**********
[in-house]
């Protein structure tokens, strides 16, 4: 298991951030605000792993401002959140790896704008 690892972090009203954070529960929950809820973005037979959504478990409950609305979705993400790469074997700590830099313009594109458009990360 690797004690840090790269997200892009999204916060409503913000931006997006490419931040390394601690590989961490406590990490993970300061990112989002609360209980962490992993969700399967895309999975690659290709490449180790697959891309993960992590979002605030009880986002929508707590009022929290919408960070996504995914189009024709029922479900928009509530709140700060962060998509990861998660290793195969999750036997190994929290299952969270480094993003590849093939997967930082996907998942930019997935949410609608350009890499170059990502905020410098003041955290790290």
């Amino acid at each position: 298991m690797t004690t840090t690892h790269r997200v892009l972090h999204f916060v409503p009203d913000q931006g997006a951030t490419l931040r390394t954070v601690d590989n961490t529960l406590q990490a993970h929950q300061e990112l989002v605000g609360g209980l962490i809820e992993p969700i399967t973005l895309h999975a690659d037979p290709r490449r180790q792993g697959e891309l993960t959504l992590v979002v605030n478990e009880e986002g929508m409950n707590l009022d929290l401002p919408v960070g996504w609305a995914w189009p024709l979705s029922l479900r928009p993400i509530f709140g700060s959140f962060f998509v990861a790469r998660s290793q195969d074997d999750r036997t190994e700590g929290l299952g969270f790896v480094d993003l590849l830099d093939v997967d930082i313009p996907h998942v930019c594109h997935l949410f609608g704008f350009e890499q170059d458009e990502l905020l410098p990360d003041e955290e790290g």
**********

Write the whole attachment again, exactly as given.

[in-house]
């Protein structure tokens, strides 16, 4: 298991951030605000792993401002959140790896704008 690892972090009203954070529960929950809820973005037979959504478990409950609305979705993400790469074997700590830099313009594109458009990360 690797004690840090790269997200892009999204916060409503913000931006997006490419931040390394601690590989961490406590990490993970300061990112989002609360209980962490992993969700399967895309999975690659290709490449180790697959891309993960992590979002605030009880986002929508707590009022929290919408960070996504995914189009024709029922479900928009509530709140700060962060998509990861998660290793195969999750036997190994929290299952969270480094993003590849093939997967930082996907998942930019997935949410609608350009890499170059990502905020410098003041955290790290």
């Amino acid at each position: 298991m690797t004690t840090t690892h790269r997200v892009l972090h999204f916060v409503p009203d913000q931006g997006a951030t490419l931040r390394t954070v601690d590989n961490t529960l406590q990490a993970h929950q300061e990112l989002v605000g609360g209980l962490i809820e992993p969700i399967t973005l895309h999975a690659d037979p290709r490449r180790q792993g697959e891309l993960t959504l992590v979002v605030n478990e009880e986002g929508m409950n707590l009022d929290l401002p919408v960070g996504w609305a995914w189009p024709l979705s029922l479900r928009p993400i509530f709140g700060s959140f962060f998509v990861a790469r998660s290793q195969d074997d999750r036997t190994e700590g929290l299952g969270f790896v480094d993003l590849l830099d093939v997967d930082i313009p996907h998942v930019c594109h997935l949410f609608g704008f350009e890499q170059d458009e990502l905020l410098p990360d003041e955290e790290g």